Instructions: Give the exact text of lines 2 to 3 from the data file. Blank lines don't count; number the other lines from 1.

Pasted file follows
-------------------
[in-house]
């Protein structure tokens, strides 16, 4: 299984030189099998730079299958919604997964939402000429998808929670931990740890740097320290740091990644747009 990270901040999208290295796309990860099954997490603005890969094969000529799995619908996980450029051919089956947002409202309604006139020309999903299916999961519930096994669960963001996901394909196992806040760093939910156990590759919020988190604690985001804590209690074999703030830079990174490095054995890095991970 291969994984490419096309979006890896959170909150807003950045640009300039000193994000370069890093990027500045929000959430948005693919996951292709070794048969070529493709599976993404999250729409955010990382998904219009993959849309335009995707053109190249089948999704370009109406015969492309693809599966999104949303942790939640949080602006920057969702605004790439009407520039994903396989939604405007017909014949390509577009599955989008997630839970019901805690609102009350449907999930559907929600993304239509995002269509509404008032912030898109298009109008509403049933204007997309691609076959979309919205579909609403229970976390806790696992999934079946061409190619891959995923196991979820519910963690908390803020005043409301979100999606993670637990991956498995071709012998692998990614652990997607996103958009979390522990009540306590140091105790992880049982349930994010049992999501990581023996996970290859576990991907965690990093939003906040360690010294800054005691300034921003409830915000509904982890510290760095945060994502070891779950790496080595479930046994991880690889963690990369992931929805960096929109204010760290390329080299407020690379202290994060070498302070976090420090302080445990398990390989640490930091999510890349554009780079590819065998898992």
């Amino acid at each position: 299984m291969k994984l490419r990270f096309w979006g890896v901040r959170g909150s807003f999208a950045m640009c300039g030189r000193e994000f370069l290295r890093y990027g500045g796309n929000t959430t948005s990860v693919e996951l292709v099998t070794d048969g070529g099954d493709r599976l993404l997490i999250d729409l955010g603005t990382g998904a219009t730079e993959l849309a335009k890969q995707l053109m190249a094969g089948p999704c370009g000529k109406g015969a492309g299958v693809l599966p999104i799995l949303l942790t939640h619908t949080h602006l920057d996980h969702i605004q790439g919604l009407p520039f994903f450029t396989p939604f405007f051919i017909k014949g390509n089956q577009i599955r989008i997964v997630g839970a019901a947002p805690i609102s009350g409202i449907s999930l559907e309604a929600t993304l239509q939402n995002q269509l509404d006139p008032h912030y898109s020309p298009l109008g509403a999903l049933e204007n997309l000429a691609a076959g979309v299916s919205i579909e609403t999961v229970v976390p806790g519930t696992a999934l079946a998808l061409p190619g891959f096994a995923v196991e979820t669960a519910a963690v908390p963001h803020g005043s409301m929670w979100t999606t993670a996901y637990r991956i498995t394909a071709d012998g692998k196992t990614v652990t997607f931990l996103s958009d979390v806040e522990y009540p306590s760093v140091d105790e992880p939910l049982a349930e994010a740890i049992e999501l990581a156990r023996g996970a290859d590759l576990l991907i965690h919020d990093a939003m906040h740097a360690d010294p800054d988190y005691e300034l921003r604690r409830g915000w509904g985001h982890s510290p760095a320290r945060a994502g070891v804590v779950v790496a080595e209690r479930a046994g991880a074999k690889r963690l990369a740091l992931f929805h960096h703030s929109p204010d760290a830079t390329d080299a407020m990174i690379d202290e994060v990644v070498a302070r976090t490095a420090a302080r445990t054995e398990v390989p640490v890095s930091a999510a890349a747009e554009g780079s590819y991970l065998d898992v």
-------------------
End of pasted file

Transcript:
């Protein structure tokens, strides 16, 4: 299984030189099998730079299958919604997964939402000429998808929670931990740890740097320290740091990644747009 990270901040999208290295796309990860099954997490603005890969094969000529799995619908996980450029051919089956947002409202309604006139020309999903299916999961519930096994669960963001996901394909196992806040760093939910156990590759919020988190604690985001804590209690074999703030830079990174490095054995890095991970 291969994984490419096309979006890896959170909150807003950045640009300039000193994000370069890093990027500045929000959430948005693919996951292709070794048969070529493709599976993404999250729409955010990382998904219009993959849309335009995707053109190249089948999704370009109406015969492309693809599966999104949303942790939640949080602006920057969702605004790439009407520039994903396989939604405007017909014949390509577009599955989008997630839970019901805690609102009350449907999930559907929600993304239509995002269509509404008032912030898109298009109008509403049933204007997309691609076959979309919205579909609403229970976390806790696992999934079946061409190619891959995923196991979820519910963690908390803020005043409301979100999606993670637990991956498995071709012998692998990614652990997607996103958009979390522990009540306590140091105790992880049982349930994010049992999501990581023996996970290859576990991907965690990093939003906040360690010294800054005691300034921003409830915000509904982890510290760095945060994502070891779950790496080595479930046994991880690889963690990369992931929805960096929109204010760290390329080299407020690379202290994060070498302070976090420090302080445990398990390989640490930091999510890349554009780079590819065998898992």
């Amino acid at each position: 299984m291969k994984l490419r990270f096309w979006g890896v901040r959170g909150s807003f999208a950045m640009c300039g030189r000193e994000f370069l290295r890093y990027g500045g796309n929000t959430t948005s990860v693919e996951l292709v099998t070794d048969g070529g099954d493709r599976l993404l997490i999250d729409l955010g603005t990382g998904a219009t730079e993959l849309a335009k890969q995707l053109m190249a094969g089948p999704c370009g000529k109406g015969a492309g299958v693809l599966p999104i799995l949303l942790t939640h619908t949080h602006l920057d996980h969702i605004q790439g919604l009407p520039f994903f450029t396989p939604f405007f051919i017909k014949g390509n089956q577009i599955r989008i997964v997630g839970a019901a947002p805690i609102s009350g409202i449907s999930l559907e309604a929600t993304l239509q939402n995002q269509l509404d006139p008032h912030y898109s020309p298009l109008g509403a999903l049933e204007n997309l000429a691609a076959g979309v299916s919205i579909e609403t999961v229970v976390p806790g519930t696992a999934l079946a998808l061409p190619g891959f096994a995923v196991e979820t669960a519910a963690v908390p963001h803020g005043s409301m929670w979100t999606t993670a996901y637990r991956i498995t394909a071709d012998g692998k196992t990614v652990t997607f931990l996103s958009d979390v806040e522990y009540p306590s760093v140091d105790e992880p939910l049982a349930e994010a740890i049992e999501l990581a156990r023996g996970a290859d590759l576990l991907i965690h919020d990093a939003m906040h740097a360690d010294p800054d988190y005691e300034l921003r604690r409830g915000w509904g985001h982890s510290p760095a320290r945060a994502g070891v804590v779950v790496a080595e209690r479930a046994g991880a074999k690889r963690l990369a740091l992931f929805h960096h703030s929109p204010d760290a830079t390329d080299a407020m990174i690379d202290e994060v990644v070498a302070r976090t490095a420090a302080r445990t054995e398990v390989p640490v890095s930091a999510a890349a747009e554009g780079s590819y991970l065998d898992v």